Author Topic: Tom Lehmann's NY Style Pizza  (Read 541955 times)

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Offline pfhlad0

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Re: Tom Lehmann's NY Style Pizza
« Reply #1125 on: March 29, 2015, 09:55:55 PM »
Thanks for the reply, Peter.

I finally got around to cooking the pizzas and I have to say that it was by far the best we've ever made. I used the recipe in my previous post (KABF, VWG, 63% hydration) and the Prima Gusto whole milk mozzarella cheese from GFS. I'm sure both contributed to the success of the pizza. Previous bakes produced cheese that was too brown and crust bottoms that had no leoparding. This time I had beautifully melted cheese with a chewy crust and brown bottom. If every attempt turned out this well, I'd be a happy camper.

That all being said, I do have a question for you. I made the dough with the intent if a 2-day cold ferment. Unfortunately, I didn't get to bake it until the 3rd day. What changes occurred between the 2nd and 3rd day? I ask because when I make it the next time, I don't know if I should repeat my successful outcome and ferment for 3 days, or go back to the original recipe of 2 days. Not sure it had anything to do with the ferment time, but my only "complaint" would have been that the outer crust/rim didn't puff up as much as I would have liked. Is it possible that the yeast activated too much in the fridge and there wasn't much left when it came time to bake? If not, any tips in getting a puffier rim?

Again, if I changed nothing I'd be happy to serve this pizza to all of my guests. Being the perfectionist thst I am, however, I'd love to tweak it just a bit more to get the rim perfect.


Offline pfhlad0

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Re: Tom Lehmann's NY Style Pizza
« Reply #1126 on: March 29, 2015, 10:00:58 PM »
I should mention that the first picture shows a nice, holey, puffy rim. Not all of the rims were that nice. Also, I used .25% IDY in case you need that to answer my question about 2-day vs 3-day ferment.

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Re: Tom Lehmann's NY Style Pizza
« Reply #1127 on: March 30, 2015, 09:56:01 AM »
That all being said, I do have a question for you. I made the dough with the intent if a 2-day cold ferment. Unfortunately, I didn't get to bake it until the 3rd day. What changes occurred between the 2nd and 3rd day? I ask because when I make it the next time, I don't know if I should repeat my successful outcome and ferment for 3 days, or go back to the original recipe of 2 days. Not sure it had anything to do with the ferment time, but my only "complaint" would have been that the outer crust/rim didn't puff up as much as I would have liked. Is it possible that the yeast activated too much in the fridge and there wasn't much left when it came time to bake? If not, any tips in getting a puffier rim?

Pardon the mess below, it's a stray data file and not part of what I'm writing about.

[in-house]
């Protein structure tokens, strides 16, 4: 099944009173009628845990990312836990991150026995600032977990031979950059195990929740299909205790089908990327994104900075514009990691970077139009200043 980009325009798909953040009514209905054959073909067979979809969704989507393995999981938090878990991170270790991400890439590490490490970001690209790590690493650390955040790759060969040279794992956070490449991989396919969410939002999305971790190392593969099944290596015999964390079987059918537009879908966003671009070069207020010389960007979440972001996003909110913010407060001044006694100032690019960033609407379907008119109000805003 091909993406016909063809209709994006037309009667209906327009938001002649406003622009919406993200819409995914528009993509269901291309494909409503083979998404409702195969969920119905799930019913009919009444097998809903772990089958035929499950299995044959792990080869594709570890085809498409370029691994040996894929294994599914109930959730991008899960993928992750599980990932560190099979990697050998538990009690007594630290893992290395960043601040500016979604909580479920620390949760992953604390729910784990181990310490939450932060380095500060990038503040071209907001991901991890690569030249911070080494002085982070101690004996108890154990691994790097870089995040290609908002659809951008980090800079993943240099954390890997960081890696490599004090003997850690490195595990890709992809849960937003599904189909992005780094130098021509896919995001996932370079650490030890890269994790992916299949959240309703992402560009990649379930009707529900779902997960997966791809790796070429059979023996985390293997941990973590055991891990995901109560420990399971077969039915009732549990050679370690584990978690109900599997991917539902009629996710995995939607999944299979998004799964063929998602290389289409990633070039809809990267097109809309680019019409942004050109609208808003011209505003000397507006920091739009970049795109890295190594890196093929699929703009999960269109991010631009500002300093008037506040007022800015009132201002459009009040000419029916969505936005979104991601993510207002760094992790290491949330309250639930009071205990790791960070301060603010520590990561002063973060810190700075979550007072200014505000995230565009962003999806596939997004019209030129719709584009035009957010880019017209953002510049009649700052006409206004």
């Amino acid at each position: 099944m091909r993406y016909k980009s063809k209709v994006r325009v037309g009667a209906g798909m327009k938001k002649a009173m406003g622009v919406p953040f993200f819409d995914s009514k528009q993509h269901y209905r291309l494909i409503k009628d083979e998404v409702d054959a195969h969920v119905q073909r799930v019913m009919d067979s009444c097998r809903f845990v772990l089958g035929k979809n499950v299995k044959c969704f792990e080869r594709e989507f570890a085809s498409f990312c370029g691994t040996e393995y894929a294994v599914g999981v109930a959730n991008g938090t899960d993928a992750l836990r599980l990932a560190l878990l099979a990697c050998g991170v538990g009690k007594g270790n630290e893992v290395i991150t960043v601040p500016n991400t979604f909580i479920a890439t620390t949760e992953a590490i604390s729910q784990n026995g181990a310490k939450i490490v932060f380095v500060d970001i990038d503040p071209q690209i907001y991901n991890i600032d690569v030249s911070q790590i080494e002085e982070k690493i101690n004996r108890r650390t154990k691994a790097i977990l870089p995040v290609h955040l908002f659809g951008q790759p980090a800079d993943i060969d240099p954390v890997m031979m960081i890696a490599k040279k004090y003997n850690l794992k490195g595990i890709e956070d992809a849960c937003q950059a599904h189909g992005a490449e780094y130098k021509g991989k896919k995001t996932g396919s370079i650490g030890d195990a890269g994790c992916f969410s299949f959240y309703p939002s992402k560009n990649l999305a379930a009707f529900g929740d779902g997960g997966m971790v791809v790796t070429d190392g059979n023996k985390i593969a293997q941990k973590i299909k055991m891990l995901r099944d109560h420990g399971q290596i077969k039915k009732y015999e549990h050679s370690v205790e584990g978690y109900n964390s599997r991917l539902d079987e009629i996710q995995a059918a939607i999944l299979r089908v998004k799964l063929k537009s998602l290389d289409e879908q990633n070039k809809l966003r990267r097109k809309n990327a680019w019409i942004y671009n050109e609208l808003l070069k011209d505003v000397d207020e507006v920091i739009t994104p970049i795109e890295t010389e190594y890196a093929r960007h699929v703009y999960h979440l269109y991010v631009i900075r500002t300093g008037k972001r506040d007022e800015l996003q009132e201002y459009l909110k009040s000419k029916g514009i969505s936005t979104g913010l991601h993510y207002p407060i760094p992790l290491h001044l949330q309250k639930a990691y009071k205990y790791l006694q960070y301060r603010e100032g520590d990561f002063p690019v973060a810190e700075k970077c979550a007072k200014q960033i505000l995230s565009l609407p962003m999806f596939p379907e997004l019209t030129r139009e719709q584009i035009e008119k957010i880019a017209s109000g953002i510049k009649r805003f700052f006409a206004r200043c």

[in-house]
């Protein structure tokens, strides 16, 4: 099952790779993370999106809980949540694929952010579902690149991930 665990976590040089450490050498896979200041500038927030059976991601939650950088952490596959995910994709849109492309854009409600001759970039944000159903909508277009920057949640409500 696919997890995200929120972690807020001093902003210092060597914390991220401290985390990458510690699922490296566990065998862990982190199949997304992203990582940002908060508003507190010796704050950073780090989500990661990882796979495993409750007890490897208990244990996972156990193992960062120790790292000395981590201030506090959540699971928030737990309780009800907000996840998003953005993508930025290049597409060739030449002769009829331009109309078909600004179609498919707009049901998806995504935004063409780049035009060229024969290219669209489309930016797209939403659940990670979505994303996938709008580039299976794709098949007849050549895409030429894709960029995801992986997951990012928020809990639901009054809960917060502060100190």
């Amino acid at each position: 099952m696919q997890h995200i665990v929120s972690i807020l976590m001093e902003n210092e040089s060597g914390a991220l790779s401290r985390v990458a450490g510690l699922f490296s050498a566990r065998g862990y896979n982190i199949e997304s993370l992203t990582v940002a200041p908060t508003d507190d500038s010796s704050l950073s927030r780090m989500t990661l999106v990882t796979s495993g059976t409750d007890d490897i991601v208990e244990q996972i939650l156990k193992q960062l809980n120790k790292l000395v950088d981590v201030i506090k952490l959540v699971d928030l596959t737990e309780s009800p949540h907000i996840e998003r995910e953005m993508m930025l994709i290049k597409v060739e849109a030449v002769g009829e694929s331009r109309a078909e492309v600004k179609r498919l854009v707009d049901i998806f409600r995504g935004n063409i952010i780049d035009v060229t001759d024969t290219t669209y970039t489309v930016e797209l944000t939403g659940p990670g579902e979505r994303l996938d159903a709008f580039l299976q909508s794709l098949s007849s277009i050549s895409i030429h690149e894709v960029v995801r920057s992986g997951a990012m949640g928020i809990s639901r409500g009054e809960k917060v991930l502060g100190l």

pfhlad0,

To answer your question about the two days versus three days of cold fermentation, the dough at three days had more fermentation and, therefore, more byproducts of fermentation that contributed to the final crust flavor, taste, color, aroma and texture. As you go out further on the fermentation curve, and assuming that the dough doesn't expire, you should get even more byproducts of fermentation and an even better finished crust. Most people tend to stay on the two or three days of cold fermentation for the Lehmann NY style, but I have pushed the envelope out to over twenty days of cold fermentation using a dough formulation such as you used. For example, see Reply 23 at http://www.pizzamaking.com/forum/index.php?topic=3985.msg35370#msg35370. In that case, I also used 0.25% IDY and no sugar, and the dough was used after about 10+ days. The hydration was higher than you used since I had sifted the flour and I used KASL, but your value would have been close to 65% with the KABF had you increased the water content because of the use of the VWG. But here is the summary of the results described in Reply 23:

The finished pizza exhibited reasonable oven spring and the crust had a few large bubbles and a profusion of very small bubbles at the rim. I had not expected the large bubbles inasmuch as the dough had not risen much during its entire time of fermentation. The texture of the crumb was soft and chewy and bore a resemblance to crusts that I have made before using natural preferments. The crust had normal coloration and, as with my more recent efforts, was noticeably sweet. This continues to amaze me since I added no sugar to the dough. After 10 days, I would have expected almost no crust coloration and low, almost undetectable residual sugar levels (on the palate). These characteristics, along with the normal byproducts of fermentation, helped contribute to a finished crust that I found to be very flavorful.

I cite the above example to demonstrate how difficult it can be to design specific attributes into your pizzas. The pizza I described above seemed to defy all of the rules. But if I were to make a suggestion to you about getting a larger rim, rather than trying to adjust the baker's percents I would suggest using a bit more dough and pushing it out toward the rim to enlarge it when you open up the dough ball to form a skin. If you also keep the sauce, cheese(s) away from the rim area a reasonable distance, that might also promote a larger rim. Actually, the rims of classic NY style pizzas do not have large rims. When I volunteered to start this thread many years ago, I did not know that. It took a few trips to NYC for me to learn that, although some members did point out to me before then that some of my rims were too large. But to be honest, I personally like a somewhat larger rim, as do other members on the forum for the NY style.